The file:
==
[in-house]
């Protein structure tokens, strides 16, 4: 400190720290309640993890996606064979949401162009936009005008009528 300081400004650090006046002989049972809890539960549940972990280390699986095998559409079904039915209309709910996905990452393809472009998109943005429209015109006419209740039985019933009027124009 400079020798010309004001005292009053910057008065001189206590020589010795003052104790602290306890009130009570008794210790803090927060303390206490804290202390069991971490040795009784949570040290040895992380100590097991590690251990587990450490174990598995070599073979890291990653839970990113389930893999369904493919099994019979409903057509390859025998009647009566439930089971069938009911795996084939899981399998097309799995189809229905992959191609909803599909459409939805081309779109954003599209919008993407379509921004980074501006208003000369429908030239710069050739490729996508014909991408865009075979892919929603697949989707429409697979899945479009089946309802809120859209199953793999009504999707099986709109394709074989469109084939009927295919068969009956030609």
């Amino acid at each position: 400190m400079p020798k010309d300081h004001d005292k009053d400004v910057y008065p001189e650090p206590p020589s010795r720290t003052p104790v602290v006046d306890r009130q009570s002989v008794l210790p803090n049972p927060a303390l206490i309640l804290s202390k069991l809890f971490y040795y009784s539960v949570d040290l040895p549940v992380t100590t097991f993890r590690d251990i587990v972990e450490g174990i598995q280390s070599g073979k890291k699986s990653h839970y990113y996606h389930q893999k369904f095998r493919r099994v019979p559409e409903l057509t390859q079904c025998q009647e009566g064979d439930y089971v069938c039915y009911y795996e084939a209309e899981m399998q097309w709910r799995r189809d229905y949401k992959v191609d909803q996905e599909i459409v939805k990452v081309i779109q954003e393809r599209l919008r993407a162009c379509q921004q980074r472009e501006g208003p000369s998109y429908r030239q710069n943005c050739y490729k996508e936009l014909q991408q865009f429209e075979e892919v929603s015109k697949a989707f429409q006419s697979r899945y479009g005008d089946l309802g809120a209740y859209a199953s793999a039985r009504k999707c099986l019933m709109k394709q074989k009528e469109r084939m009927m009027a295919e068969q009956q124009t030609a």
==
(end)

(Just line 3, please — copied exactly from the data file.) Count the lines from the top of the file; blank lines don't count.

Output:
């Amino acid at each position: 400190m400079p020798k010309d300081h004001d005292k009053d400004v910057y008065p001189e650090p206590p020589s010795r720290t003052p104790v602290v006046d306890r009130q009570s002989v008794l210790p803090n049972p927060a303390l206490i309640l804290s202390k069991l809890f971490y040795y009784s539960v949570d040290l040895p549940v992380t100590t097991f993890r590690d251990i587990v972990e450490g174990i598995q280390s070599g073979k890291k699986s990653h839970y990113y996606h389930q893999k369904f095998r493919r099994v019979p559409e409903l057509t390859q079904c025998q009647e009566g064979d439930y089971v069938c039915y009911y795996e084939a209309e899981m399998q097309w709910r799995r189809d229905y949401k992959v191609d909803q996905e599909i459409v939805k990452v081309i779109q954003e393809r599209l919008r993407a162009c379509q921004q980074r472009e501006g208003p000369s998109y429908r030239q710069n943005c050739y490729k996508e936009l014909q991408q865009f429209e075979e892919v929603s015109k697949a989707f429409q006419s697979r899945y479009g005008d089946l309802g809120a209740y859209a199953s793999a039985r009504k999707c099986l019933m709109k394709q074989k009528e469109r084939m009927m009027a295919e068969q009956q124009t030609a």